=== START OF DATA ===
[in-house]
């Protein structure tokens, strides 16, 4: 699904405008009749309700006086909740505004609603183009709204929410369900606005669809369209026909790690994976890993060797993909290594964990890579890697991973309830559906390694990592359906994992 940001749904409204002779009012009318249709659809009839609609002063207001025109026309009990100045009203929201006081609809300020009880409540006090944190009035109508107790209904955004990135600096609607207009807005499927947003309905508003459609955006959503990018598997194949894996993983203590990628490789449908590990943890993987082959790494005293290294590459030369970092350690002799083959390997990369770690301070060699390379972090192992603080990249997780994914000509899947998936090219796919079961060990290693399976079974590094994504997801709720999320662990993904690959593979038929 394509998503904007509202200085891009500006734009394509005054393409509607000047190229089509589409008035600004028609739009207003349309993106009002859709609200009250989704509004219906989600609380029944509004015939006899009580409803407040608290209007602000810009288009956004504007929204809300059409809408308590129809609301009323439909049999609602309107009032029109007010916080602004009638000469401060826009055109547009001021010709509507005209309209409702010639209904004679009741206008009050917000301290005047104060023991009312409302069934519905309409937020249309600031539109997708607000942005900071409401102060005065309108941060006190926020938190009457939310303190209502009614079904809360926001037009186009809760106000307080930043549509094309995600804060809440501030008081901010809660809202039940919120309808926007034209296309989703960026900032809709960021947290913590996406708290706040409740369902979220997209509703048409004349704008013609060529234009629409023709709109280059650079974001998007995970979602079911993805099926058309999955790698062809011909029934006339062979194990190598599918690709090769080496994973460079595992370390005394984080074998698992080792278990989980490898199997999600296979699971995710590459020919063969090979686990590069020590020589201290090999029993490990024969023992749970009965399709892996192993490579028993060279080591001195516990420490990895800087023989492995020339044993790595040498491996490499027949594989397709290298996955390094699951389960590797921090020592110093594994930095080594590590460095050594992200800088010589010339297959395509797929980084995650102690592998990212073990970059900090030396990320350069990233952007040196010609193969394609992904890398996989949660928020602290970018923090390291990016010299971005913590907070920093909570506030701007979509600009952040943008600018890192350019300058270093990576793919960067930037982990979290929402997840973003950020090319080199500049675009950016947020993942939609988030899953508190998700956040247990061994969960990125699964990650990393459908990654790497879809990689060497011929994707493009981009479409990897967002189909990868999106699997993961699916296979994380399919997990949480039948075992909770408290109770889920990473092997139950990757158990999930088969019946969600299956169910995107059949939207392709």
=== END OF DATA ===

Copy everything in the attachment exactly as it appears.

[in-house]
């Protein structure tokens, strides 16, 4: 699904405008009749309700006086909740505004609603183009709204929410369900606005669809369209026909790690994976890993060797993909290594964990890579890697991973309830559906390694990592359906994992 940001749904409204002779009012009318249709659809009839609609002063207001025109026309009990100045009203929201006081609809300020009880409540006090944190009035109508107790209904955004990135600096609607207009807005499927947003309905508003459609955006959503990018598997194949894996993983203590990628490789449908590990943890993987082959790494005293290294590459030369970092350690002799083959390997990369770690301070060699390379972090192992603080990249997780994914000509899947998936090219796919079961060990290693399976079974590094994504997801709720999320662990993904690959593979038929 394509998503904007509202200085891009500006734009394509005054393409509607000047190229089509589409008035600004028609739009207003349309993106009002859709609200009250989704509004219906989600609380029944509004015939006899009580409803407040608290209007602000810009288009956004504007929204809300059409809408308590129809609301009323439909049999609602309107009032029109007010916080602004009638000469401060826009055109547009001021010709509507005209309209409702010639209904004679009741206008009050917000301290005047104060023991009312409302069934519905309409937020249309600031539109997708607000942005900071409401102060005065309108941060006190926020938190009457939310303190209502009614079904809360926001037009186009809760106000307080930043549509094309995600804060809440501030008081901010809660809202039940919120309808926007034209296309989703960026900032809709960021947290913590996406708290706040409740369902979220997209509703048409004349704008013609060529234009629409023709709109280059650079974001998007995970979602079911993805099926058309999955790698062809011909029934006339062979194990190598599918690709090769080496994973460079595992370390005394984080074998698992080792278990989980490898199997999600296979699971995710590459020919063969090979686990590069020590020589201290090999029993490990024969023992749970009965399709892996192993490579028993060279080591001195516990420490990895800087023989492995020339044993790595040498491996490499027949594989397709290298996955390094699951389960590797921090020592110093594994930095080594590590460095050594992200800088010589010339297959395509797929980084995650102690592998990212073990970059900090030396990320350069990233952007040196010609193969394609992904890398996989949660928020602290970018923090390291990016010299971005913590907070920093909570506030701007979509600009952040943008600018890192350019300058270093990576793919960067930037982990979290929402997840973003950020090319080199500049675009950016947020993942939609988030899953508190998700956040247990061994969960990125699964990650990393459908990654790497879809990689060497011929994707493009981009479409990897967002189909990868999106699997993961699916296979994380399919997990949480039948075992909770408290109770889920990473092997139950990757158990999930088969019946969600299956169910995107059949939207392709």